By Je’Don Holloway Talley
Special to The Birmingham Times
A mother’s natural instincts usually lead her to protect, nourish, nurture, and provide—but that apparently was not the case with Demetrius Guyton’s mother.
When Guyton was 2 months old, his mother bottle-fed him hydrochloric acid in attempt to collect the proceeds from a $25,000 life insurance policy. The assault left the baby boy permanently disfigured and emotionally wounded. In 1985, his mother was convicted of first-degree assault against a minor and sentenced to 15 years in prison.
Guyton, 32, now an ex-convict, evangelist, and published author, spreads his ministry through his book, “The Chosen One: A Touch from Above.”
“My mother may have permanently disfigured my face, but she didn’t disfigure my will to live life,” he said. “For many, high self-esteem is a result of confidence in their physical appearance. For me, confidence lies within my purpose. People see my scars, hear my story, and they’re befuddled by the principles of forgiveness that surround my story. It’s beautiful, they’re instantly prompted to forgive the people that caused them pain. And for me, that outweighs the burden of my scars.”
Some of what happened the night he was disfigured remains unknown, Guyton said.
On July 16, 1984, Barbara LaShelle Guyton, then 21, bottle-fed her 2-month-old son hydrochloric acid at the Walker Regional Medical Center in Jasper, Ala.
“People often ask me, ‘If she tried to poison you in the hospital, what got you there in the first place?’” Demetrius Guyton said. “I always tell them that that bit of information remains a mystery until this day. That night, my parents were out partying and my [paternal] grandmother was keeping me when I began violently vomiting.”
Guyton said his grandmother called his parents to pick him up and take him to the hospital.
“My father dropped us off at Walker hospital and came back with the acid bottle that my mother ended up feeding me,” he said. “As I began regurgitating the acid, it severely burned my face, throat, and stomach lining, and it collapsed my nasal passage.”
After spending a year in the burn unit at Children’s Hospital in Birmingham, Guyton was released into foster care. He spent four years in the system before his father’s mother, the late Ruthie Mae Dunlap—“Grandma Ruthie”—took custody of him when he was 5 years old.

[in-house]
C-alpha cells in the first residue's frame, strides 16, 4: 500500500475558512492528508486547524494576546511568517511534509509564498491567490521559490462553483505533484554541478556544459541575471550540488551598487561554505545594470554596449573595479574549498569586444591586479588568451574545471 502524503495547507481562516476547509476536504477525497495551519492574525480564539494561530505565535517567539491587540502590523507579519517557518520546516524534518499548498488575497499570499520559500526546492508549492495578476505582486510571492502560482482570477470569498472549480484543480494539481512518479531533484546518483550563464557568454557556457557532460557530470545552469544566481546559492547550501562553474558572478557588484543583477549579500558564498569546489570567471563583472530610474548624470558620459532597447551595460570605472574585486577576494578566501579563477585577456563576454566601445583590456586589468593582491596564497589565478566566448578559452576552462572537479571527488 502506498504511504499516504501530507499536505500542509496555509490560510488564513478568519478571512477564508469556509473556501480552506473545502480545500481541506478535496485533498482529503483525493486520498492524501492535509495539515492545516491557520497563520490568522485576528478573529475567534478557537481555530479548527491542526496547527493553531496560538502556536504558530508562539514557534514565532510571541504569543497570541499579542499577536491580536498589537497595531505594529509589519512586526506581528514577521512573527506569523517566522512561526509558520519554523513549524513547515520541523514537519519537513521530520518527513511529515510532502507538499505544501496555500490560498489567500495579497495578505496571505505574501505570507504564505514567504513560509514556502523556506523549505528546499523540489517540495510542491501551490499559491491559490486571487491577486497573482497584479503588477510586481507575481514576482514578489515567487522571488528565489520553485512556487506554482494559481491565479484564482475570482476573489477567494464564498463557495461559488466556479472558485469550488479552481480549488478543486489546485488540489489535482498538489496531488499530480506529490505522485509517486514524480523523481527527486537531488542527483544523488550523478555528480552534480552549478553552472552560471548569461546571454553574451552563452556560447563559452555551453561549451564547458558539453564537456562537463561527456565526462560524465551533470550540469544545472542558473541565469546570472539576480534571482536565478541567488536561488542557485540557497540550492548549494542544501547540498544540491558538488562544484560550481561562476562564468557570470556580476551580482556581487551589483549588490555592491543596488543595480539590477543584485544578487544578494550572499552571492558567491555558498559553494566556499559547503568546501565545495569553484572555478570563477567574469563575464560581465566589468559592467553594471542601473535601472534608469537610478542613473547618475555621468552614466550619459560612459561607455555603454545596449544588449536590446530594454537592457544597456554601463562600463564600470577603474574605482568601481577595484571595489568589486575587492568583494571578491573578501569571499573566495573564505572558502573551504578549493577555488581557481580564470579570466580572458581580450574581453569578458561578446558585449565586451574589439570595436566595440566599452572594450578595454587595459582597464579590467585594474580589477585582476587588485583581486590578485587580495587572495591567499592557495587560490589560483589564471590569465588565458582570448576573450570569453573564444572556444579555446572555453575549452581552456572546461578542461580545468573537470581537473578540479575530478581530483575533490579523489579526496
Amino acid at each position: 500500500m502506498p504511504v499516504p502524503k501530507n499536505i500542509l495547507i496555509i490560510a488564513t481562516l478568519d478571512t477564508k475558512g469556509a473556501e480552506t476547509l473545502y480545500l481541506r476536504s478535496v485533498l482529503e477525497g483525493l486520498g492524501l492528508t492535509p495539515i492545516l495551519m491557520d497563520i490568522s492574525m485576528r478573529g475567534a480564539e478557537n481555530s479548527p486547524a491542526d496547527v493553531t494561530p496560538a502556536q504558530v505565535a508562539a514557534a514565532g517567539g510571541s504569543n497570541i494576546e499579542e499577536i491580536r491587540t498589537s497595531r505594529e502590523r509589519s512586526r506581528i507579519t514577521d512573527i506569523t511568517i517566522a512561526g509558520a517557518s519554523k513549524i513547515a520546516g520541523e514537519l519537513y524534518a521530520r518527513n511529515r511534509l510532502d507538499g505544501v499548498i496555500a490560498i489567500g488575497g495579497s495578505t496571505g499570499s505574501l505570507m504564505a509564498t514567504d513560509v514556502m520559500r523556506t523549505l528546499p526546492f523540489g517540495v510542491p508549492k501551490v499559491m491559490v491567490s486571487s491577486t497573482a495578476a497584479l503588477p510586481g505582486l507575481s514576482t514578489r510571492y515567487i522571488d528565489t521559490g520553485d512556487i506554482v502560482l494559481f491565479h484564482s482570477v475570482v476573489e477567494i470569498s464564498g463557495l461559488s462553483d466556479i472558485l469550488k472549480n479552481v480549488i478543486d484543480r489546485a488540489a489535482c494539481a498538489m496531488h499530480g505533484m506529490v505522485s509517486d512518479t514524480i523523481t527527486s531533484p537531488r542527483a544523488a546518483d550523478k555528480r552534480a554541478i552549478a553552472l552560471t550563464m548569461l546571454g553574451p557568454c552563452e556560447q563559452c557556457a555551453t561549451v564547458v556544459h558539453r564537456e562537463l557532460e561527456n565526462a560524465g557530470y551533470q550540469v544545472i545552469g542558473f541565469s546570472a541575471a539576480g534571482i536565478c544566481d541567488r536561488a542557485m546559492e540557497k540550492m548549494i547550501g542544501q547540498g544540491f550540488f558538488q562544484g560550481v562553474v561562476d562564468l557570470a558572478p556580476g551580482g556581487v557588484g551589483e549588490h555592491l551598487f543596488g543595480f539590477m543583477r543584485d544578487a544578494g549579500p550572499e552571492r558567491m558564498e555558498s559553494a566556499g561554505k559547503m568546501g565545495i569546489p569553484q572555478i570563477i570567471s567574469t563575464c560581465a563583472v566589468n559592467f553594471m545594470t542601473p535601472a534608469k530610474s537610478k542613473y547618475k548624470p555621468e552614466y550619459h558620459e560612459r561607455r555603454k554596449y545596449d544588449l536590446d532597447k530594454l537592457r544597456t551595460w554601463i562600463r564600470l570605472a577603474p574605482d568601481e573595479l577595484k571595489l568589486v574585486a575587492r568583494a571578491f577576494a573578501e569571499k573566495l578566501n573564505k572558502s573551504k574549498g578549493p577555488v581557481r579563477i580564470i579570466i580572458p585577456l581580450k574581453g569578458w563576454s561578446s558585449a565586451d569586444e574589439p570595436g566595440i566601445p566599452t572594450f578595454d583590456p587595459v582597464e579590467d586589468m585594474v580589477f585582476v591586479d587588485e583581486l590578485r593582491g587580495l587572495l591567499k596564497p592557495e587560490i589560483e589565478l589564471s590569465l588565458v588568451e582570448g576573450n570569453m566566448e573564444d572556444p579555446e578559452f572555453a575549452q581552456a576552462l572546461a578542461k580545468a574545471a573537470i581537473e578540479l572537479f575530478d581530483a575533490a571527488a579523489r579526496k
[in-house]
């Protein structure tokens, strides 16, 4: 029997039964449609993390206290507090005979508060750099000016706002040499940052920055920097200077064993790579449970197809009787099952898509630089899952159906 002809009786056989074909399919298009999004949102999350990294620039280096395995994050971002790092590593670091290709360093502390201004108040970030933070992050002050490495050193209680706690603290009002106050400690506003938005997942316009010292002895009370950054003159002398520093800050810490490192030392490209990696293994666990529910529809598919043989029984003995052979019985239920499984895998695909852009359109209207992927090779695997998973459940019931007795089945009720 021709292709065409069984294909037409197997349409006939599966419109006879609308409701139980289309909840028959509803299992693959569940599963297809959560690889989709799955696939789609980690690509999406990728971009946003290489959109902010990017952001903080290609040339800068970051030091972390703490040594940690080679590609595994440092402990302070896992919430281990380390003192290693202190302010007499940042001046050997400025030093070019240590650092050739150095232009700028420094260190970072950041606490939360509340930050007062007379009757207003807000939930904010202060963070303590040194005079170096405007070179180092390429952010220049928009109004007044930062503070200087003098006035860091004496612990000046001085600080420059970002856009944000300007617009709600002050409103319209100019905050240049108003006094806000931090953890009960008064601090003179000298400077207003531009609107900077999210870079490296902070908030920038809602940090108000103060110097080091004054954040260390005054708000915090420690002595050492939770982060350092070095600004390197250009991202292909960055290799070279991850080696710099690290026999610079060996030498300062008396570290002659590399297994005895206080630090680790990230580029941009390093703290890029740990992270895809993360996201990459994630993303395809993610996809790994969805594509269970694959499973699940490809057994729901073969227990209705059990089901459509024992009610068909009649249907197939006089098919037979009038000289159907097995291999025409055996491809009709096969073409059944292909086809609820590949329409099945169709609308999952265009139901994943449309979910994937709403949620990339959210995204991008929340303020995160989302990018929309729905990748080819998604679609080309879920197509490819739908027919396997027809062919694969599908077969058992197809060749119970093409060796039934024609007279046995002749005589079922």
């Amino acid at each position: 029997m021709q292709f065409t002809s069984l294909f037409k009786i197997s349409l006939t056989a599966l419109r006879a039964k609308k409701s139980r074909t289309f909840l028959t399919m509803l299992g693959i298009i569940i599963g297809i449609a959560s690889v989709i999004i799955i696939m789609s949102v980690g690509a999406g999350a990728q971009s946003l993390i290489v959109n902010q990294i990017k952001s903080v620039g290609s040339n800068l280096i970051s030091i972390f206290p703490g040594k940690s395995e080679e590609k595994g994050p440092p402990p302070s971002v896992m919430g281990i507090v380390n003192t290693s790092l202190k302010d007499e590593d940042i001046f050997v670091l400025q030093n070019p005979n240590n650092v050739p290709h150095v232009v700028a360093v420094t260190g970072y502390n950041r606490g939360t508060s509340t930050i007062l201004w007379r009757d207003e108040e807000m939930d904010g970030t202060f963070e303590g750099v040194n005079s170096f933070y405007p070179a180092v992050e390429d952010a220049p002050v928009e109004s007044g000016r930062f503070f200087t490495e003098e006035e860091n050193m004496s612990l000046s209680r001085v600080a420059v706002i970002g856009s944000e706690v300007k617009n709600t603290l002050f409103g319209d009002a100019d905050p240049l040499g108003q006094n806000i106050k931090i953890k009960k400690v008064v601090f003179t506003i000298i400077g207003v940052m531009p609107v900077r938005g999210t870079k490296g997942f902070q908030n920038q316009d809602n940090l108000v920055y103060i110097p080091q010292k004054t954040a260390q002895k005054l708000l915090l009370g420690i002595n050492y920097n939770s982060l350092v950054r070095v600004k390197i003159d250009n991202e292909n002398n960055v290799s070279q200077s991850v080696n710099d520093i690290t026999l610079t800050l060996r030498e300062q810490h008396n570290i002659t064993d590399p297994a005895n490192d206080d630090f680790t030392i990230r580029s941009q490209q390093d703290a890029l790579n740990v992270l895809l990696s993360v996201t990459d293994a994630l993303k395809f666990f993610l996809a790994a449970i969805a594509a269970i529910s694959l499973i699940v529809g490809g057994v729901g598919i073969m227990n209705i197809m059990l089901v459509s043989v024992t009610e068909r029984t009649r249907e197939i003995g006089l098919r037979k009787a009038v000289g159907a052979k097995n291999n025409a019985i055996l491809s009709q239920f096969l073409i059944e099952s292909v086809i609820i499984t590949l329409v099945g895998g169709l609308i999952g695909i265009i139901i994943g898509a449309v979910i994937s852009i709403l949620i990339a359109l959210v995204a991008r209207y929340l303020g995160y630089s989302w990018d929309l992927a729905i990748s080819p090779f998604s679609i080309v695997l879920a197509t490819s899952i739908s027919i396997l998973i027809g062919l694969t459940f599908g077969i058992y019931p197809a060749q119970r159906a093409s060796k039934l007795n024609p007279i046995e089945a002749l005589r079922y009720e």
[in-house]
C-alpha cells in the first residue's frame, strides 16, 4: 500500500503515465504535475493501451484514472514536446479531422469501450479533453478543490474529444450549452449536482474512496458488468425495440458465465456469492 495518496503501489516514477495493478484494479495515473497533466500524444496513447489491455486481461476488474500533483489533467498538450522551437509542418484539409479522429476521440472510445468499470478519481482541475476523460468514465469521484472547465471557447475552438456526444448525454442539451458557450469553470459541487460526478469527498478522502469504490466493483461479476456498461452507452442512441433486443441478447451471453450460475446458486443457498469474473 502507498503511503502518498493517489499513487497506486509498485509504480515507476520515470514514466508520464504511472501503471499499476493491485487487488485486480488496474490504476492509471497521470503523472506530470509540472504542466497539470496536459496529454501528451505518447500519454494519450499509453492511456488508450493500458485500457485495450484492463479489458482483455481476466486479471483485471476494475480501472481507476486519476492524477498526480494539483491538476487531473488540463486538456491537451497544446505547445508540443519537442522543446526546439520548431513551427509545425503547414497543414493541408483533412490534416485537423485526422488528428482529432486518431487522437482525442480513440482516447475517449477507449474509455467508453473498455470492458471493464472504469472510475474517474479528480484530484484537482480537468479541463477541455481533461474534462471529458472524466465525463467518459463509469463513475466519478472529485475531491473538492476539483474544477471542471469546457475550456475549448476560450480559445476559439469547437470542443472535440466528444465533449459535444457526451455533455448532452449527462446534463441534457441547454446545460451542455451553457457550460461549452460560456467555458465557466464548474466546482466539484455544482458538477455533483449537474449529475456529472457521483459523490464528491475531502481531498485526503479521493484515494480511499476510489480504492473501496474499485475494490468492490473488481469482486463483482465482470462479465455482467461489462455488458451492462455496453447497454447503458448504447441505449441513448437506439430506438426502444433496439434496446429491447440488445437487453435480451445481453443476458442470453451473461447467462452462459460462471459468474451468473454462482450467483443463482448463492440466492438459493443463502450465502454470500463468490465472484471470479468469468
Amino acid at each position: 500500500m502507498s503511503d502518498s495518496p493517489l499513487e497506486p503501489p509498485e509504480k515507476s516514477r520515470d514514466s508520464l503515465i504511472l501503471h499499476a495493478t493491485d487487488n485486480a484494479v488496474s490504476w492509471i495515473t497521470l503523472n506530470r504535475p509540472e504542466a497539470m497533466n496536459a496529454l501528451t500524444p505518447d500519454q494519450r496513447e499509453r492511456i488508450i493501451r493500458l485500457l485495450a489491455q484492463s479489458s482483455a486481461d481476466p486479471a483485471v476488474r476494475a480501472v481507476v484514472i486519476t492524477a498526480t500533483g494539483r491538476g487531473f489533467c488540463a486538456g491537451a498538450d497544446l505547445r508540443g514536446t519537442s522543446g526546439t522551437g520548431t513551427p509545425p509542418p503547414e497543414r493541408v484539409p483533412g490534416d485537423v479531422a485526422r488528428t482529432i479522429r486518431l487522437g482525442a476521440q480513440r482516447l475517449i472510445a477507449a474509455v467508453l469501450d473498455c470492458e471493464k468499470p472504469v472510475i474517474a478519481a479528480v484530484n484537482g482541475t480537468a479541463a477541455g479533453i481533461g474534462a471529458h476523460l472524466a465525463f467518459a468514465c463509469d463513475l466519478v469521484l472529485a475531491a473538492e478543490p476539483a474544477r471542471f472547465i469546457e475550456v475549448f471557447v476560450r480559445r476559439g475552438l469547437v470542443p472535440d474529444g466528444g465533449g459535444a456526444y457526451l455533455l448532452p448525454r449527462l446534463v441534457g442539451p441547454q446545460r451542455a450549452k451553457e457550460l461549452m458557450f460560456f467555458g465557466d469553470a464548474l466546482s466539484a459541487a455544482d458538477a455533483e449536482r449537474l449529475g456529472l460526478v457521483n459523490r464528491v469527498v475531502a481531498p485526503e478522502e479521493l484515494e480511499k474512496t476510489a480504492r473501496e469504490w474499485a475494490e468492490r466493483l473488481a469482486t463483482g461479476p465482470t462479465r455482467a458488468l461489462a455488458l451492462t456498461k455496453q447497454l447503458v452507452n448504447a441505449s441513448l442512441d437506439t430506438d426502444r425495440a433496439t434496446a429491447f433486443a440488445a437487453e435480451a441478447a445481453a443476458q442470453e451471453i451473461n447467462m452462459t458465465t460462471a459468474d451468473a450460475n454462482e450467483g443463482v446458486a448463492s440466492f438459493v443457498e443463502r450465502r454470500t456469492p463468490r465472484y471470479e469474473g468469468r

After 54 surgeries and time spent time in prison for assaulting a man he caught cheating with his first wife, Guyton had a story to tell about his transition to a life restored.
During the three-plus years he spent in state correctional facilities, he began to study the Bible.
“God pulled me to the side during lock up and revealed Himself to me,” Guyton said. “It was a whisper in my ear, and it threw me for a loop because I was half asleep in my cell. But I heard His voice, and He said to me, ‘I love you. I have a purpose for your life, and I want to use you for my glory.’ It’s amazing how He appears at your darkest hour.
“In prison, I had to forgive myself for the things I’d done to land myself in that position, and I had to forgive all the people that ever caused me pain. But first I had to rectify where all my hurt and anger came from. I was a hurt individual, and I had trust and abandonment issues. I wound up in prison behind the same thing that got my mother locked up: assault.
“I came home one day and found my first wife in an act of adultery, and I assaulted the man. I was blinded by betrayal, and in prison I realized that the abandonment I felt by my ex-wife’s indiscretion all stemmed from a lifetime of mockery and ridicule that started with my mother. I had to fully forgive her in order to fix the pain within myself.”
For years, Guyton had no memory of his mother; he had not been in contact with her since the night she assaulted him. Immediately following his release from prison, he flew to St. Petersburg, Fla., to meet her and ask why she poisoned him.
“When I finally got to ask her, all she could utter was, ‘I wish I’d never met your father,’” Guyton said.
“I don’t really have any contact with [my mother] today,” he continued. “She was willing to meet me, but I guess she felt too guilty to have a real relationship with me. I forgave her, though, and I love her as Christ loved the church”.
Asked what living life with such severe scars has been like, Guyton said, “Living life with this face has been horrible and beautiful at the same time. People unveil their scars to me when they see the strength that allows me to bare mine. When I minister to others, I’m also ministering to and healing myself. When I preach forgiveness, it’s because it is my assignment, and I’m doing so because I know that it is the ultimate restoration of yourself. You are fearfully and wonderfully made the way you are. I want people to live in that freedom.
“Forgiveness is the apex of life. Jesus went through the ultimate sacrifice to show us all how deeply forgiveness is supposed to go. Jesus prayed for his crucifiers, so can you.”
Guyton is currently seeking funding to start a foundation—Grandma Ruthie, named for his grandmother—for childhood burn victims and abused children. Donations to the organization can be made at www.dpguyton.com. And his book, “The Chosen One: A Touch from Above,” can be purchased at Amazon.com.